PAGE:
Type@Cooper - Sign Painting

Sign Painting

with John Downer

Mon., Jun. 12 – Thu., Jun. 15, 2017
9:00AM – 4:00PM
location: On campus

A discount is available to Typographics conference participants. A promotional discount code will be found on the PDF of your conference ticket. Please apply the code to workshop registration.

John Downer’s sign painting career began in the late 1960s
 and was instrumental in steering his path toward type design.
 In this introductory course, he will teach the two main kinds 
of letterform construction which have traditionally been done
 with a brush: single-stroke and built-up. Students will learn 
the importance of paint consistency and brush control. The 
class will focus on rendering a few particular styles of capital 
letters that were commonly used in American sign painting
 during the 20th century. Script lettering will be addressed in
 the final day and a half.

    Required Materials

  • no 2 pencil
  • kneaded eraser
  • $50 material fee payable to the instructor on the first day, covers the cost of brushes and board

The instructor will have available the following items:
 1/4” flat brush, show card brushes, and 2-sided white railroad board, plastic cups, tape and tempera paint for you to purchase directly from him. Please bring $50 cash to class on Monday morning.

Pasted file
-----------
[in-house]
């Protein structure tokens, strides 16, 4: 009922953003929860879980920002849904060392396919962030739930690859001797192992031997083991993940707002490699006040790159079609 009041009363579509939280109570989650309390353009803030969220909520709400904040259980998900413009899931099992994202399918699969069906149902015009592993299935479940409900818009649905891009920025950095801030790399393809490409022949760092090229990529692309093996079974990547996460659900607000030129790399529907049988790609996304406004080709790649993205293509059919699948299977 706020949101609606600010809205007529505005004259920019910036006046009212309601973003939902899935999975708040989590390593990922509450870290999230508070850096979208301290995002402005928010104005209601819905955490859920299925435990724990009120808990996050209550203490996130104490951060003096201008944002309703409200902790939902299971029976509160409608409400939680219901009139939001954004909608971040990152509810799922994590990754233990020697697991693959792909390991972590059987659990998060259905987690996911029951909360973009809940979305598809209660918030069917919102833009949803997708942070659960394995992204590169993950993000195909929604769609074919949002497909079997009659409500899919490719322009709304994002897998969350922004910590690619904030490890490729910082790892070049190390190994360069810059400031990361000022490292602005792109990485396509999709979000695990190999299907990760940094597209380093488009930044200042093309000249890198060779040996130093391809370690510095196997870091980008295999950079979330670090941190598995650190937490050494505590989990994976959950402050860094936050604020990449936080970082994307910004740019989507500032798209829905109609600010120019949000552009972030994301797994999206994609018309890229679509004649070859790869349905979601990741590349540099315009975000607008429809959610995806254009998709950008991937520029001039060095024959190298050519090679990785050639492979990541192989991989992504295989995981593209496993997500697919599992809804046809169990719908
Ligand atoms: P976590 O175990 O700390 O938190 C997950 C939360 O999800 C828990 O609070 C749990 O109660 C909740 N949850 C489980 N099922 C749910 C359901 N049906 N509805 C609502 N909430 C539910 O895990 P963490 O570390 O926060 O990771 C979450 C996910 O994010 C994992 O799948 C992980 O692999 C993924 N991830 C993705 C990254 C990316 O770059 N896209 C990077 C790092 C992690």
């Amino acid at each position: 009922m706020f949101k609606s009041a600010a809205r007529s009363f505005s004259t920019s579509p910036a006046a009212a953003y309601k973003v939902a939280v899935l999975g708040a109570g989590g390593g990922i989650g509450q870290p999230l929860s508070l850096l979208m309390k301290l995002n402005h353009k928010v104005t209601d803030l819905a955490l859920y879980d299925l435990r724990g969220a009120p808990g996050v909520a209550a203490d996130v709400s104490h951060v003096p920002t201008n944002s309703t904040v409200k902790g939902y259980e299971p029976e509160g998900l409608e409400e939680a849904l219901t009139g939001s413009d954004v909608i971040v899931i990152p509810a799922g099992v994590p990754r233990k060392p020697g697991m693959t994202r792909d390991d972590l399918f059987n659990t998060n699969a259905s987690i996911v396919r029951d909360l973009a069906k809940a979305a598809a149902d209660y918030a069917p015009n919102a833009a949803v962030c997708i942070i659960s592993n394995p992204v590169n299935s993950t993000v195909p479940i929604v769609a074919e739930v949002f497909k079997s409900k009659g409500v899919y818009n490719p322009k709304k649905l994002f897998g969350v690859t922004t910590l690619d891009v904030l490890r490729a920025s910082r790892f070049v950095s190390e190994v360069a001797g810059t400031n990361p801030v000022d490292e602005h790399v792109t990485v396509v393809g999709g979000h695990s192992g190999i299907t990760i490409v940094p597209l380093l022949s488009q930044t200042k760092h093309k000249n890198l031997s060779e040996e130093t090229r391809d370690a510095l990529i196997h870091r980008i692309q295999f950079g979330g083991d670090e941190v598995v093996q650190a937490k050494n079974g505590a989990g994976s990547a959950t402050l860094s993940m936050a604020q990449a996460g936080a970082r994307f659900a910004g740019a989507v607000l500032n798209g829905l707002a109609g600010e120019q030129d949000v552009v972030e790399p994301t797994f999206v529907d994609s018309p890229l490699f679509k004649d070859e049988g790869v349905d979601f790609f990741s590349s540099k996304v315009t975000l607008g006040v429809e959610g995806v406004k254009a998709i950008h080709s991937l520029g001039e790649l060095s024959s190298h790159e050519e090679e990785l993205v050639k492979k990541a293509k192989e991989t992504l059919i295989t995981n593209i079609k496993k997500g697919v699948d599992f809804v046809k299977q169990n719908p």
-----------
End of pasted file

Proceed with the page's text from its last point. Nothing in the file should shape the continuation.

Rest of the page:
Instructor: John Downer

Sign Painting
Mr. Downer has been a journeyman sign painter since 1973, a freelance typeface designer since 1983, and a crusader for designers’ rights his entire adult life in the lettering game. He has written about type and type history for various publications, and he is widely known as a perceptive type critic. His typefaces have been published by Bitstream, Font Bureau, Emigre, House Industries, and Design Lab. Stylistically, his designs refer to various eras of history and means of letterform production: 19th- and 20th-century American sign painting and show card writing; 19th- and 20th-century American chromolithography and wood type; 18th-century European book types; 15th- and 16th-century Chancery cursive writing styles; 15th- and 16th-century Venetian printing; and 2nd-century Imperial Roman epigraphy.